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Over the past few years, designers and construction companies have experimented with using large, 3D printers to build homes, offices and other structures.

  • The old thing: "Printing" building blocks and parts of homes, which are then assembled on-site.
  • The new thing: Using 3D printers to print an entire building on site.

Pros: 3D printing would help eliminate waste in construction and can use recycled materials as building materials. Homes eventually could be easily personalized, and could provide cheap, safe housing in the wake of natural disasters.

Cons: There's still a long way to go with 3D technology and building printers that are large enough to build these structures. It's difficult to meet the intricacies of building code requirements while programming the printers, and most homes that have been built are tiny and not particularly stylish.

Here are some of the most recent 3D, livable space projects.

1. Houston, Texas: Alex Le Roux designed and built a concrete 3D printer while at Baylor University in June of 2016. He then oversaw the first livable home created entirely by a 3D printer in the U.S. The "house" is 8 feet by 5 feet by 7 feet.

3ders.org

2. Austin, Texas: the American construction company Sunconomy, along with Apis Cotr — based in San Francisco and Russia — are raising money to build affordable, 3D-printed housing — one house will be given to a disabled veteran.

Sunconomy.com

3. Russia: Apis Cotr built a 3-D printed home in March. The home is 400-square-feet, took less than 24 hours to build and cost just more than $10,000.

4. Massa Lombarda, Italy: WASP set out to build the first 3D printed village — the village of Shamballa. Construction began last year, and the first house only cost 48 euros.

5. China: A 400-square meter, two-story villa was printed in 45 days on site by HuaShang Tengda last year. The structure was tested and could withstand a level 8 earthquake.

HuaShang Tengda

6. Amsterdam, Netherlands: DUS Architects constructed the 8-square meter Urban Cabin last year as part of its 3D Canal House project, which will ultimately include 13 3D-printed rooms.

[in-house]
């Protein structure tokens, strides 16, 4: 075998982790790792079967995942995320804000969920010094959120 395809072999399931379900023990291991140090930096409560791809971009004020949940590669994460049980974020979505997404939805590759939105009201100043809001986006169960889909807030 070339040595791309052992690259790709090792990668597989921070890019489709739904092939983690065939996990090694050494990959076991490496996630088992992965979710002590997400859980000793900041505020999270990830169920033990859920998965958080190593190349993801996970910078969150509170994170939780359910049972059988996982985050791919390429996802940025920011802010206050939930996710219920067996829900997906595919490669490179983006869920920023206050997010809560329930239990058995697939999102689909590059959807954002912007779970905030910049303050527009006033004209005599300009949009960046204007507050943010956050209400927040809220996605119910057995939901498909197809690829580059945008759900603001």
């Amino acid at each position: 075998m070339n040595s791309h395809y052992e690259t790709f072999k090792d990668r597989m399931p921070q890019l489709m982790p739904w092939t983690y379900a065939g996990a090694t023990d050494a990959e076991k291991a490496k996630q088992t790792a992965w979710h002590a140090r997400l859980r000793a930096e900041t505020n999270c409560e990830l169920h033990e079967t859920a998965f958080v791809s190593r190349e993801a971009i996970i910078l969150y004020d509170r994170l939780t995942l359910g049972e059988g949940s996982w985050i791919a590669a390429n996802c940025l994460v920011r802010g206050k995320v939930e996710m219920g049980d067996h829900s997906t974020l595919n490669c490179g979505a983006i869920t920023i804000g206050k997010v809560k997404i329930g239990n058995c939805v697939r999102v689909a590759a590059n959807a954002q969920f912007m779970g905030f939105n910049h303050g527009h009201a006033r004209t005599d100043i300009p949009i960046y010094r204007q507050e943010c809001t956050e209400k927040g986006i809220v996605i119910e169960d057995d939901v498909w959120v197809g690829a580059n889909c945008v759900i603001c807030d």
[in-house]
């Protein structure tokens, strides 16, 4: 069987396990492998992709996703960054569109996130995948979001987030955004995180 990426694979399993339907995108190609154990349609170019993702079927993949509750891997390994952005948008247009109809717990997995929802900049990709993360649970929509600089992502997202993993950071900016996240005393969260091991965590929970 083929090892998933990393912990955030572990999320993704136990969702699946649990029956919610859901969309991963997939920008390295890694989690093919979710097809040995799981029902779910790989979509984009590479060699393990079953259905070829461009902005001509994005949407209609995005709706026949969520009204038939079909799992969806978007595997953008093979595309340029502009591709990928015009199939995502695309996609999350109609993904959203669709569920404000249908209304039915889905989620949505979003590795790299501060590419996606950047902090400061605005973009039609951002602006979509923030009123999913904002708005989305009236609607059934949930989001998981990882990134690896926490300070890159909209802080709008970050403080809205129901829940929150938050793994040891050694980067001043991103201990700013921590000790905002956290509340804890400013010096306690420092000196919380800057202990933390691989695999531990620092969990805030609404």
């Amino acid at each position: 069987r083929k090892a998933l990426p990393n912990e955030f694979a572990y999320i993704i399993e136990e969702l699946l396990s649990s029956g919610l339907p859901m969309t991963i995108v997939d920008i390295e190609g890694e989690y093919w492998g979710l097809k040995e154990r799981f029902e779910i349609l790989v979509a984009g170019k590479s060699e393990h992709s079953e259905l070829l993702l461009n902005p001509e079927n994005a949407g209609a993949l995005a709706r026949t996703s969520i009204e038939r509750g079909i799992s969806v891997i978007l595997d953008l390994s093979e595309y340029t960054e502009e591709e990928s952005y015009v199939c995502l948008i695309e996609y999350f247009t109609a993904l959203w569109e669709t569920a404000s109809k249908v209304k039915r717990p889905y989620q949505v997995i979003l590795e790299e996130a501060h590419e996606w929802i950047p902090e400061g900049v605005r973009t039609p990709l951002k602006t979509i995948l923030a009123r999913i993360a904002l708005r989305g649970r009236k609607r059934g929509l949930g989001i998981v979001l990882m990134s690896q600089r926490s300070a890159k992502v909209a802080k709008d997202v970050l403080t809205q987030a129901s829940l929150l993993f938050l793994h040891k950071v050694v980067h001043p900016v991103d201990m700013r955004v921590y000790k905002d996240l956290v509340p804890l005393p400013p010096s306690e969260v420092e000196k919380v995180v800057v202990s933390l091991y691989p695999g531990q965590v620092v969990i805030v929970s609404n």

Ossip van Duivenbode

Have some 3D insight? Send me an email at stef@axios.com or a tweet @stefwkight .

Go deeper

Schumer's m(aj)ority checklist

Senate Minority Leader Chuck Schumer. Photo: Tasos Katopodis/Getty Images

Capitalizing on the Georgia runoffs, achieving a 50-50 Senate and launching an impeachment trial are weighty to-dos for getting Joe Biden's administration up and running on Day One.

What to watch: A blend of ceremonies, hearings and legal timelines will come into play on Tuesday and Wednesday so Chuck Schumer can actually claim the Senate majority and propel the new president's agenda.

The dark new reality in Congress

National Guard troops keep watch at security fencing. Photo: Kent Nishimura/Los Angeles Times via Getty Images

This is how bad things are for elected officials and others working in a post-insurrection Congress:

  • Rep. Norma Torres (D-Calif.) said she had a panic attack while grocery shopping back home.
  • Rep. Jim McGovern (D-Mass.) said police may also have to be at his constituent meetings.
  • Rep. Adam Kinzinger (R-Ill.) told a podcaster he brought a gun to his office on Capitol Hill on Jan. 6 because he anticipated trouble with the proceedings that day.
Off the Rails

Episode 3: Descent into madness ... Trump: "Sometimes you need a little crazy"

Photo illustration: Sarah Grillo/Axios. Photos: Tom Williams/CQ-Roll Call, Chip Somodevilla/Getty Images

Beginning on election night 2020 and continuing through his final days in office, Donald Trump unraveled and dragged America with him, to the point that his followers sacked the U.S. Capitol with two weeks left in his term. This Axios series takes you inside the collapse of a president.

Episode 3: The conspiracy goes too far. Trump's outside lawyers plot to seize voting machines and spin theories about communists, spies and computer software.

President Trump was sitting in the Oval Office one day in late November when a call came in from lawyer Sidney Powell. "Ugh, Sidney," he told the staff in the room before he picked up. "She's getting a little crazy, isn't she? She's really gotta tone it down. No one believes this stuff. It's just too much."